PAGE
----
The fire of Christ’s love on the cross has not burnt out; it is not something of the past, of two thousand years ago, of which only the memory lives on. It exists now; it is alive.
If it were necessary, Christ would die again for us because the love for which he died continues unchanged. “I am more a friend to you than such and such a one,” Christ tells us as once he told the great mathematician and theologian Blaise Pascal. “I have done for you more than they; they would not have suffered what I have suffered from you, and they would not have died for you as I have done in the time of you infidelities and cruelties, and as I am ready to do, and do, among my elect” (Pascal, Pensées, 553).
Jesus has run out of signs for his love. There is nothing more he can do to show his love, for there is no greater sign than to give one’s life. But he has run out of signs for his love, not of love itself. Now his love is entrusted to a special sign, a different one, a sign that is real, a person: the Holy Spirit. “God’s love”—the love we now know—“has been poured into our hearts through the Holy Spirit” (Romans 5:5). It is therefore a living and real love, just as the Holy Spirit is living and real.
Where the other evangelists say that Jesus “uttered a loud cry and breathed his last” (Mark 15:37; cf. Matthew 27:50), John says that Jesus “bowed his head and gave up his spirit” (John 19:30). That is, he not only breathed his last, but he gave the Spirit, the Holy Spirit, his Spirit. Now we know what was in the loud cry that Jesus gave us as he was dying. Its mystery has finally been revealed!
Jesus Christ Is My Lord
There is a subjective dimension in the words “Jesus is Lord!” that depends on the person who is saying them. I have often wondered why the demons in the gospels never once gave Jesus this title. They go as far as saying, “You are the Son of God” or “You are the Holy One of God!” (cf. Matthew 4:3; Mark 3:11; 5:7; Luke 4:41), but they never say “You are the Lord!” The most plausible reason for this seems that to say “You are the Son of God” is to simply acknowledge a given fact that does not depend on them and that they cannot change. They know that Jesus is God’s Son. But to say “You are the Lord!” is a different matter. It means to recognize him as such and to submit to his Lordship. If the demons were to do so, they would immediately cease to be what they are and become angels of light again.
These words divide two worlds. To say “Jesus is Lord!” means to freely enter his dominion. It is like saying “Jesus Christ is my Lord, the very reason of my existence. I live for him and no longer for myself.” St. Paul wrote to the Romans: “None of us lives to himself, and none of us dies to himself. If we live, we live to the Lord, and if we die, we die to the Lord; so then, whether we live or whether we die, we are the Lord’s” (14:7-8). The greatest contradiction—that between life and death and ever present in man—has been overcome. Now the radical contradiction is no longer between living and dying but between living “for the Lord” and living “for oneself.” Living for oneself is the new name for death.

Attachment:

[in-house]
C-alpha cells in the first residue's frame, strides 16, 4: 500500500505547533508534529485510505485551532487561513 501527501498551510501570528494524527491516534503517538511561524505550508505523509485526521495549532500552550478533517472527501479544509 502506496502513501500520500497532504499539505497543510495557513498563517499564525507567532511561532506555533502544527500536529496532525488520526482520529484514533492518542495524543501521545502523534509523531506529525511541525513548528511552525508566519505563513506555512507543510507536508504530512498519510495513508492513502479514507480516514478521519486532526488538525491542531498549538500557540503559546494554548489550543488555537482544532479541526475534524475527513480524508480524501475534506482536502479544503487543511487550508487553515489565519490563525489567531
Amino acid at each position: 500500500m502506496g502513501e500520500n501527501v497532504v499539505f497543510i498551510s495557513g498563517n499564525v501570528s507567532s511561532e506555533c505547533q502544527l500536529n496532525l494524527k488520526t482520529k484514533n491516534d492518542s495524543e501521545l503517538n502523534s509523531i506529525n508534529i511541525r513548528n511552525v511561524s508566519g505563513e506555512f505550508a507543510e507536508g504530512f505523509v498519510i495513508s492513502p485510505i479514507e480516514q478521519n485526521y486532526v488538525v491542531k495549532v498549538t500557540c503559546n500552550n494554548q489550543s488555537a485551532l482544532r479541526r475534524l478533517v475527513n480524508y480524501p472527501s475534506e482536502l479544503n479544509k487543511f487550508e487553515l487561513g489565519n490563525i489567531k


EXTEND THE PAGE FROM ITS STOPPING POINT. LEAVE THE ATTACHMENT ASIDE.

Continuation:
For Each of Us!
The Redeemer’s love is a personal love. Christ died “for us,” St. Paul told us. If we understand the “for us” only in a collective sense, we deprive it of some of its greatness. The numeric disproportion reestablishes a certain proportion of value. It is true that Jesus is innocent and we are guilty, that he is God and we are men; but, after all, he is just one and we are billions. It might seem more plausible that one should die to save the lives of billions. But this is not the case. He died “for us” means also “for each one of us.” It must be taken in a distributive sense as well as in a collective sense. As St. Paul says, “[He] loved me and gave himself for me” (Galatians 2:20, emphasis added).
Therefore, Christ did not love the masses but individuals, persons. He died also for me, and I must conclude that he would have died just the same even if I had been the only one on the face of the earth to save. This is a certainty of faith. Christ’s love is infinite love because it is divine and not only human. (Christ is also God, and we must never, even for an instant, forget this!). But the infinite cannot split into parts. It is all in all. Millions of particles are consecrated every day in churches. But each of these does not contain only a particle of Christ’s body but the whole Christ. It is the same with his love. There are billions of people, and each one does not receive only a particle of Christ’s love but the fullness of his love, whole and entire. All of Christ’s love is in me and also in my neighbor, and this fact should make me respect him and have regard and charity for him.
I, too, can say, “Christ loved me and gave his life for me!” He knows his sheep by name and he calls them by name (cf. John 10:3). No one is just a number for him. How new and true do God’s words, through Isaiah the prophet, ring on the lips of Jesus on the cross: “Fear not, for I have redeemed you; / I have called you by name, you are mine. /. . . Because you are precious in my eyes, / and honored, and I love you” (43:1, 4). You are honored because I love you: it is all expressed in the singular tense here. How sweet these words would sound to those who feel miserable, worthless, abandoned by all, if only they were courageous enough to believe them!
“Who shall separate us from the love of Christ? St. Paul exclaims. “Shall tribulation, or distress . . . ?” (Romans 8:35) No, nothing will be able to separate us (cf. 8:37-39). This discovery can change a man’s life; this is the news that we must never tire of shouting out to people today. This is the only sure and steady fact in this world: that God loves us!
Excerpted from The Fire of Christ’s Love: Meditations on the Cross by Raniero Cantalamessa, OFM Cap (The Word Among Us Press, 2013). Available at wau.org/books